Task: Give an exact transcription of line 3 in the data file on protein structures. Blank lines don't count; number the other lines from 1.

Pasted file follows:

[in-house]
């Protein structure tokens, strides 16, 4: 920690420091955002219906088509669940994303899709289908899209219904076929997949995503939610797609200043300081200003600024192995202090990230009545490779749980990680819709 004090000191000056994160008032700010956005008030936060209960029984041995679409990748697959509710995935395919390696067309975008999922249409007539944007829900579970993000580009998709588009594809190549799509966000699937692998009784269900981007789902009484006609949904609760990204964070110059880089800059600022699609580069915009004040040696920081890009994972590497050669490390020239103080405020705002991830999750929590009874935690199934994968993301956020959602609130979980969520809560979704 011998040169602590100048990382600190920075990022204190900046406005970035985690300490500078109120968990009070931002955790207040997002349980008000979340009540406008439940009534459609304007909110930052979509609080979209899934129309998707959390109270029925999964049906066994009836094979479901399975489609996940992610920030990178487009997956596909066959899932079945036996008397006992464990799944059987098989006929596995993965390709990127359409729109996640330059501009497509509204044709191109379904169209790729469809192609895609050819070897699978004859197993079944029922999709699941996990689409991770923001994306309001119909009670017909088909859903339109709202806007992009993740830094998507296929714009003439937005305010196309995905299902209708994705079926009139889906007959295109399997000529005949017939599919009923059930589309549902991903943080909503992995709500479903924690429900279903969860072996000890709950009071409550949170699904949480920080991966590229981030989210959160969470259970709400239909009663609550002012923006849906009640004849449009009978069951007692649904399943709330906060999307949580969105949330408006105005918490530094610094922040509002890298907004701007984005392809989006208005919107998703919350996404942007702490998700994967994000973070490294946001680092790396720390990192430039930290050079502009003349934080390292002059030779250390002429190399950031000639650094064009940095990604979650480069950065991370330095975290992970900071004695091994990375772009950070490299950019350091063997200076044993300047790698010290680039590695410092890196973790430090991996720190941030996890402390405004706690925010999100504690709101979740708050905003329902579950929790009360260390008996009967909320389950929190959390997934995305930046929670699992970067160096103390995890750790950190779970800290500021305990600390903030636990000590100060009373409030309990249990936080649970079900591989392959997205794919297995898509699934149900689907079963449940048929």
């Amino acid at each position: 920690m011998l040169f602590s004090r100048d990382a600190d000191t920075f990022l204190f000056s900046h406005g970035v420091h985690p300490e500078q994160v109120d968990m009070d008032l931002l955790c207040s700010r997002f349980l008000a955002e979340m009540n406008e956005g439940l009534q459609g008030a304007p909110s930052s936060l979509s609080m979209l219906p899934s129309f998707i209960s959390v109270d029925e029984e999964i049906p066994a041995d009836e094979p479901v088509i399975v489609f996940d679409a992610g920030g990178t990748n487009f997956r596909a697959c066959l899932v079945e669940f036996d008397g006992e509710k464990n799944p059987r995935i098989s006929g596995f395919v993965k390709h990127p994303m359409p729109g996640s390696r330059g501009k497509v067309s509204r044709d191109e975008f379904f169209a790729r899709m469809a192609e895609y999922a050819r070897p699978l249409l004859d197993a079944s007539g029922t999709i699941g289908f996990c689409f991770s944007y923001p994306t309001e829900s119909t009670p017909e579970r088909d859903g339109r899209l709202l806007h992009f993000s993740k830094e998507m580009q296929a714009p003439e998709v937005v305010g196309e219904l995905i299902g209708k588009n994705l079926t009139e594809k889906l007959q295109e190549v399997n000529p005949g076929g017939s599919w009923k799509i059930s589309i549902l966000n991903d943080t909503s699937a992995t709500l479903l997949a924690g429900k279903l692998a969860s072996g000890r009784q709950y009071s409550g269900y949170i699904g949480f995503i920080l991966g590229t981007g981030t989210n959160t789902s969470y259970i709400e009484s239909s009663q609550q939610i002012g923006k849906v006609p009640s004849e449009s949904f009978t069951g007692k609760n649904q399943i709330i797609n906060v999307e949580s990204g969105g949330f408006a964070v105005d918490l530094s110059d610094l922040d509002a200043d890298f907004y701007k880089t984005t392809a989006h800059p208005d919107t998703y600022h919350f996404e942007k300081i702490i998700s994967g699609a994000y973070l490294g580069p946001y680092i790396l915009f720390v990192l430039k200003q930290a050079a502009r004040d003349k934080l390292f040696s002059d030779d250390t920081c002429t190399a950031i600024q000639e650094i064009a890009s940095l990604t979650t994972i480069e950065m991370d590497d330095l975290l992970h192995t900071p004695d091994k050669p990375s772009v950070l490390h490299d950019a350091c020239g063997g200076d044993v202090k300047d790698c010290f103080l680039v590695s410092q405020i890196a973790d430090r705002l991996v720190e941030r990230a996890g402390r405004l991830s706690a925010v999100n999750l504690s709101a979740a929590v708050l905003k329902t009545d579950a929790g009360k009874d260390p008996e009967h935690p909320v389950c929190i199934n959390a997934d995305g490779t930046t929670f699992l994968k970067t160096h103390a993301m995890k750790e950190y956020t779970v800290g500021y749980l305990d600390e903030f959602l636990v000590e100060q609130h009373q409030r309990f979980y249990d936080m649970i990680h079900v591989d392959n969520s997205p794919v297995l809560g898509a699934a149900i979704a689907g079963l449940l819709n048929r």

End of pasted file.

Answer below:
């Amino acid at each position: 920690m011998l040169f602590s004090r100048d990382a600190d000191t920075f990022l204190f000056s900046h406005g970035v420091h985690p300490e500078q994160v109120d968990m009070d008032l931002l955790c207040s700010r997002f349980l008000a955002e979340m009540n406008e956005g439940l009534q459609g008030a304007p909110s930052s936060l979509s609080m979209l219906p899934s129309f998707i209960s959390v109270d029925e029984e999964i049906p066994a041995d009836e094979p479901v088509i399975v489609f996940d679409a992610g920030g990178t990748n487009f997956r596909a697959c066959l899932v079945e669940f036996d008397g006992e509710k464990n799944p059987r995935i098989s006929g596995f395919v993965k390709h990127p994303m359409p729109g996640s390696r330059g501009k497509v067309s509204r044709d191109e975008f379904f169209a790729r899709m469809a192609e895609y999922a050819r070897p699978l249409l004859d197993a079944s007539g029922t999709i699941g289908f996990c689409f991770s944007y923001p994306t309001e829900s119909t009670p017909e579970r088909d859903g339109r899209l709202l806007h992009f993000s993740k830094e998507m580009q296929a714009p003439e998709v937005v305010g196309e219904l995905i299902g209708k588009n994705l079926t009139e594809k889906l007959q295109e190549v399997n000529p005949g076929g017939s599919w009923k799509i059930s589309i549902l966000n991903d943080t909503s699937a992995t709500l479903l997949a924690g429900k279903l692998a969860s072996g000890r009784q709950y009071s409550g269900y949170i699904g949480f995503i920080l991966g590229t981007g981030t989210n959160t789902s969470y259970i709400e009484s239909s009663q609550q939610i002012g923006k849906v006609p009640s004849e449009s949904f009978t069951g007692k609760n649904q399943i709330i797609n906060v999307e949580s990204g969105g949330f408006a964070v105005d918490l530094s110059d610094l922040d509002a200043d890298f907004y701007k880089t984005t392809a989006h800059p208005d919107t998703y600022h919350f996404e942007k300081i702490i998700s994967g699609a994000y973070l490294g580069p946001y680092i790396l915009f720390v990192l430039k200003q930290a050079a502009r004040d003349k934080l390292f040696s002059d030779d250390t920081c002429t190399a950031i600024q000639e650094i064009a890009s940095l990604t979650t994972i480069e950065m991370d590497d330095l975290l992970h192995t900071p004695d091994k050669p990375s772009v950070l490390h490299d950019a350091c020239g063997g200076d044993v202090k300047d790698c010290f103080l680039v590695s410092q405020i890196a973790d430090r705002l991996v720190e941030r990230a996890g402390r405004l991830s706690a925010v999100n999750l504690s709101a979740a929590v708050l905003k329902t009545d579950a929790g009360k009874d260390p008996e009967h935690p909320v389950c929190i199934n959390a997934d995305g490779t930046t929670f699992l994968k970067t160096h103390a993301m995890k750790e950190y956020t779970v800290g500021y749980l305990d600390e903030f959602l636990v000590e100060q609130h009373q409030r309990f979980y249990d936080m649970i990680h079900v591989d392959n969520s997205p794919v297995l809560g898509a699934a149900i979704a689907g079963l449940l819709n048929r």